Seattle University's student newspaper since 1933

The Spectator

Seattle University's student newspaper since 1933

The Spectator

Seattle University's student newspaper since 1933

The Spectator

Seattle University Undergraduate Research Journal Launches its Eighth Edition

Courtesy of SUURJ.

Students gathered to celebrate the highly anticipated launch of the newest volume of the Seattle University Undergraduate Research Journal (SUURJ) May 28. Many were in attendance for the event, including College of Arts and Sciences Dean David Powers and alumni who traveled from near and far to commemorate the launch of SUURJ. The process of producing the journal takes an entire school year, where student editors work closely with faculty editors to review submissions from undergraduate students over the last three quarters.

Gina Parker, a third-year sociology major and student editor of the journal, talked about the excitement of seeing the journal come together after a year’s worth of work. 

“I’ve been involved in this my entire junior year and it’s a year-long process. It starts with the fall quarter and we receive all the papers that have been submitted and we go through a deliberation process. We do a deep dive into the papers and send them over to the faculty editors,” Parker said.

Parker explained how her role at SUURJ helped her grow exponentially in her knowledge. 

“For me personally, one of the most fun parts of it was reading so many papers from so many different disciplines and I have learned so much. It has been so insightful,” Parker said.

Avery Segall, a third-year English and women, gender, and sexuality studies double major and also a student editor for SUURJ, was initially drawn to SUURJ to grow as a writer and learn the process of establishing a publication. 

Many of the student editors first joined SUURJ with aspirations to break into publishing and hoped to pursue a career in publishing.

“Part of the reason I wanted to go into [SUURJ] was [because] I was considering publishing, as a career. I wanted to learn the process and what it entailed. I feel like I’ve learned a lot about general editing and how to navigate that. In SUURJ it’s more of a collaborative process to create a paper and go through the editing process with my peers along with student editors,” Segall said.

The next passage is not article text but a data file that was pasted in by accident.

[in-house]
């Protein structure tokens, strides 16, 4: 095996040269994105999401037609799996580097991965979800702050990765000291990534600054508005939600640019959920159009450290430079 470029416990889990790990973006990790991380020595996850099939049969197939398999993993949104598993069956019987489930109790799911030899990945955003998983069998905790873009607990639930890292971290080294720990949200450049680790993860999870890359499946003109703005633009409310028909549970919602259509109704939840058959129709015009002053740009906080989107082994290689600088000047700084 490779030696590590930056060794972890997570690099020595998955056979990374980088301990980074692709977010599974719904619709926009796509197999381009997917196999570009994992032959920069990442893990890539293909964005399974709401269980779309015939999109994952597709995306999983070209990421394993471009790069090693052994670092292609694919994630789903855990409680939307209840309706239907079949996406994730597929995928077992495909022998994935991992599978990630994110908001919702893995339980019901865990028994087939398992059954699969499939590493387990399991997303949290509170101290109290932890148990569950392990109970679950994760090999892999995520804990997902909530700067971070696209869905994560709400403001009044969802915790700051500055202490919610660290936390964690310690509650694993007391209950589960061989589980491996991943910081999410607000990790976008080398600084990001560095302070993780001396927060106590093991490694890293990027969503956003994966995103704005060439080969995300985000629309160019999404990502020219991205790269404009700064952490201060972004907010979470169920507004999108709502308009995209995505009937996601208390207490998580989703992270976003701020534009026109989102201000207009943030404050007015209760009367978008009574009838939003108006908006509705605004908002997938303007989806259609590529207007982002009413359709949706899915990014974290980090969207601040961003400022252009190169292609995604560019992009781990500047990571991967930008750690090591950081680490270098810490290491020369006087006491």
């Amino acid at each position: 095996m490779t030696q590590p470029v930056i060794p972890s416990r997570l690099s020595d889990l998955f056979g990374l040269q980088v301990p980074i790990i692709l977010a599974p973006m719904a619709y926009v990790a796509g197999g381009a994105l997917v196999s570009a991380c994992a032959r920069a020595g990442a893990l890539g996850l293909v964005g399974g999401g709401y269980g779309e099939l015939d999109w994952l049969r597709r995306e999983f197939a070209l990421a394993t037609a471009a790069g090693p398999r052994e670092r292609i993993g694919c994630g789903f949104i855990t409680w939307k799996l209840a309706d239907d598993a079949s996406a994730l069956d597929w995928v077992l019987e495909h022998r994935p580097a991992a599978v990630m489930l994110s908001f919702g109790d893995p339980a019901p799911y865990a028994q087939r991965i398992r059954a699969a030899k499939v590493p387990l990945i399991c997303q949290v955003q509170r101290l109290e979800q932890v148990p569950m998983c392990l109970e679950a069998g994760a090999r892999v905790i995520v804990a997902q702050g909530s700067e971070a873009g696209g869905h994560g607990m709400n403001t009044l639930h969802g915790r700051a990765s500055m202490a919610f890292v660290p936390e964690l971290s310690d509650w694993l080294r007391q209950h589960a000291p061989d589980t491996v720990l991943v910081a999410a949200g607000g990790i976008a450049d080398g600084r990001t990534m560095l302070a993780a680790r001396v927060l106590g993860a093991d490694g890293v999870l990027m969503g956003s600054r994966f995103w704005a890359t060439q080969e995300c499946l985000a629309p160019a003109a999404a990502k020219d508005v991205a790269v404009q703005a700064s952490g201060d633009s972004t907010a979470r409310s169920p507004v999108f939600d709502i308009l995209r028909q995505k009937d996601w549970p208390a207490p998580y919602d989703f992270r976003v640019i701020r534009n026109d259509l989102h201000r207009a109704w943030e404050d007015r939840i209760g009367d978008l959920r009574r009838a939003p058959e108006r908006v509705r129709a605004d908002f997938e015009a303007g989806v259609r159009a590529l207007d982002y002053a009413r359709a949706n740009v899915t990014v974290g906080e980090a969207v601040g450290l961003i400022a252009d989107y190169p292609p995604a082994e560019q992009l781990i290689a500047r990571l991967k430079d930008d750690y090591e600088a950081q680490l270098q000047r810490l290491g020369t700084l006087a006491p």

Through their respective roles at SUURJ, the student editors have transformed and learned the inner workings of publishing. 

Kaitlyn Delfs, an English and communication & media double major and student editor for SUURJ, opened up about her personal growth as a writer through her role at SUURJ.

“Learning how to edit, what goes into publishing, and how to talk to an editor has helped me better understand the goals for my career and what I’d like to do,” Delfs said

Aside from the student editors who play a critical role in the production of the magazine, there are the faculty editors who have an influential role in shaping and critiquing the material. 

Hannah Tracy and Tara Roth, the chief faculty editors of SUURJ, both initially became involved in more recent years in the journal’s history. They spoke about how they have seen students grow and find their voices in the journal and develop a voice through writing.

“Watching what happens as the students work with a faculty content editor and as they work with a student editor; watching the paper grow and change, and get stronger as the course goes on; [and] helping them write for a more general audience is cool,” Tracy said.

The undertaking and workload of the student editors along with the faculty was identified as the most formative and crucial element for the journal.

“The process for editors is also exciting to watch, they’ve come from all different academic disciplines, in the past we’ve had editors from biology, and social science,” Roth said.

Roth and Tracy want SUURJ to be a place where students of all different majors and backgrounds can have a place to be represented and understood.

“We also want to encourage people from other disciplines outside of English to be student editors, regardless of what your discipline is. You can get some experience and there is a lot of support from our faculty mentors.”

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